Wisdom of the aged rarely appreciated

Ruth Griffiths

“Wisdom belongs to the aged, and understanding to the old,” says Job 12:12 but most younger folks would prefer to acquire their wisdom themselves rather than listen to the stories of their elders.

My children rarely appreciated the pearls of wisdom I offered them. I wanted to spare them the pain of making mistakes and thought my accumulated life experiences might be helpful. They weren’t interested.
Throughout history youths have rejected the reasoned suggestions of there elders in favour of the freedom to learn on their own. Some manage to graduate from the School of Hard Knocks relatively unscathed.
Now in retirement, I have more time to sort through my thoughts and determine which might have some value. I present for you today a selection of truths that have served me well. (Try not to yawn or laugh too loudly.)

  1. There is rarely a better time to do something than right now.
    The first time I notice something out of place, like a bath towel that has fallen on the floor, I might tell myself, “I should pick that up.” The next time I see it STILL on the floor, I start to “should” myself about picking it up. However, if it continues to be on the floor much longer than that, it becomes part of the scenery and I may not notice it anymore. Then one day, maybe several days later, I decide to pick it up and discover that it has become mildewed because it was damp while it was on the floor.
    The point I am making is don’t wait until you get around to it, just do it now. Unless you are already late for something or the house is on fire, you can likely at least make a start on something.
    Each of us has the same number of hours in the day, but busy people tend to get more done. When I was working full time I got a lot of housework done before I left for work in the morning which was good because I didn’t have to come home to a messy house. However, on a non-work day, I might putter around and still not have the breakfast dishes done by lunch time. Even though I had more time, I got less done.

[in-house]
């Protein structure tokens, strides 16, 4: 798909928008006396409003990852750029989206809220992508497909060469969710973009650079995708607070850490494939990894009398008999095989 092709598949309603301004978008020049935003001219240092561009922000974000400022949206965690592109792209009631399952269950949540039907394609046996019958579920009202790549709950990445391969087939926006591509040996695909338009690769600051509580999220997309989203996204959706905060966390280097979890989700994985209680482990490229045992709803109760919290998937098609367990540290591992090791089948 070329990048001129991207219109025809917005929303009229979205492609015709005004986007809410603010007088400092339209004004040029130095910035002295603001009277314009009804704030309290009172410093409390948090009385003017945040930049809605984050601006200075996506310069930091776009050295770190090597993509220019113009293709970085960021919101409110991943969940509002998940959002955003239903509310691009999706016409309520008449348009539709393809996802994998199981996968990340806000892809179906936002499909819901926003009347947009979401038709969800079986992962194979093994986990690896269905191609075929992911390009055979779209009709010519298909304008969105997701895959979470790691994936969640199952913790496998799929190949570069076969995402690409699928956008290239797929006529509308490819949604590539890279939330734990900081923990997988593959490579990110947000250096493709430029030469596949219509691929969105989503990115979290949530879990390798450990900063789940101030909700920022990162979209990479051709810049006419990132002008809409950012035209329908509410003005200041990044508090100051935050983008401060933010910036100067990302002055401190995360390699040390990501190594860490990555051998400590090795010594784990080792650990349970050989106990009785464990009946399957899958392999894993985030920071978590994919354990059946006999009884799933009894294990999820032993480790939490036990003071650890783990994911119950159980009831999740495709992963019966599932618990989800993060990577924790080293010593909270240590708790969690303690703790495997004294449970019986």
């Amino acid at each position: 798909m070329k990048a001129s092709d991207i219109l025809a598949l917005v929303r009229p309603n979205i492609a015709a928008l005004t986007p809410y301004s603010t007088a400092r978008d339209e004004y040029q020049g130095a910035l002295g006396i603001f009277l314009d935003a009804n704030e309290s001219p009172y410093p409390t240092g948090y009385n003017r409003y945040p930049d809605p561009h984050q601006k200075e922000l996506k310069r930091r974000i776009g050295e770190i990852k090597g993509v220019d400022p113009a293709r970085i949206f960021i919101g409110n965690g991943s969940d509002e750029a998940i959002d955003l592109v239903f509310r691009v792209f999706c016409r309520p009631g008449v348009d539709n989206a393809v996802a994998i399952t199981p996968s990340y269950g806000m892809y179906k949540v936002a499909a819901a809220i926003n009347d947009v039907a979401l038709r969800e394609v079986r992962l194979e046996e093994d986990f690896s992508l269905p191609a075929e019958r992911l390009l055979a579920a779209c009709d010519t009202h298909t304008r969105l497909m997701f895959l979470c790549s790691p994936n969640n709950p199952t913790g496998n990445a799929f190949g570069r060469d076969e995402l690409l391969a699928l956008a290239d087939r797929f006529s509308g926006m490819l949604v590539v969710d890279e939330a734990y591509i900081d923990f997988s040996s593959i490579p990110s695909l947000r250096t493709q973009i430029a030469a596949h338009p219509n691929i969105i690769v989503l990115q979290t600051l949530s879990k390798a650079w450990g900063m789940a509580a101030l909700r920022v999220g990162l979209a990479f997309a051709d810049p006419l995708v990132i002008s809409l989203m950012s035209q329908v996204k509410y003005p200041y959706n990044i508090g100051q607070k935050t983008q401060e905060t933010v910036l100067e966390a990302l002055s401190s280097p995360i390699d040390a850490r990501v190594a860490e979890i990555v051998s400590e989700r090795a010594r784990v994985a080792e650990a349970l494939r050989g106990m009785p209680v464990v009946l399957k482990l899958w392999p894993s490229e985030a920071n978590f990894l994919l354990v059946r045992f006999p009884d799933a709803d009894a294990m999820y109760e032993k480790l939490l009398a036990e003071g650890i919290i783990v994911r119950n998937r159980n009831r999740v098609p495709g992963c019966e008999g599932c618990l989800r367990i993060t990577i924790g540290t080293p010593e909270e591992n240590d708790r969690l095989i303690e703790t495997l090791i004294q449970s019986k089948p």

2. Anything worth doing is worth doing right.
    Don’t just pretend to do it, get it done right the first time. Learn the best and most efficient way to do things. Wear the proper safety equipment. Hire a professional unless you are sure you can do the job yourself. It may take a little longer and cost a little more, but getting the job done right will usually prevent you from having to fix the problem again.
  3. The temporary fix is rarely temporary.
    During the lockdown in 2020, I took a walk in the park every day for exercise and mental health. However, my walking shoes had worn out. For the first time ever, I ordered shoes on line. They were delivered to my door and they fit. Wonderful! Eager to try them out, I cut through the tags holding the shoes together and sliced through a shoe lace. No problem, I used my best Girl Guides knot and fixed it. A temporary fix for sure. However, the knot is still there and the shoes have worn out. Every time I tie those shoes I scold myself for not buying a new shoe lace.
    I’ll bet you have lots of “temporary” fixes around your home. Something you mended with duct tape 10 years ago and never go around to fixing properly.
    I feel better for having shared these obvious “jewels” of wisdom. I hope I made your day a little lighter.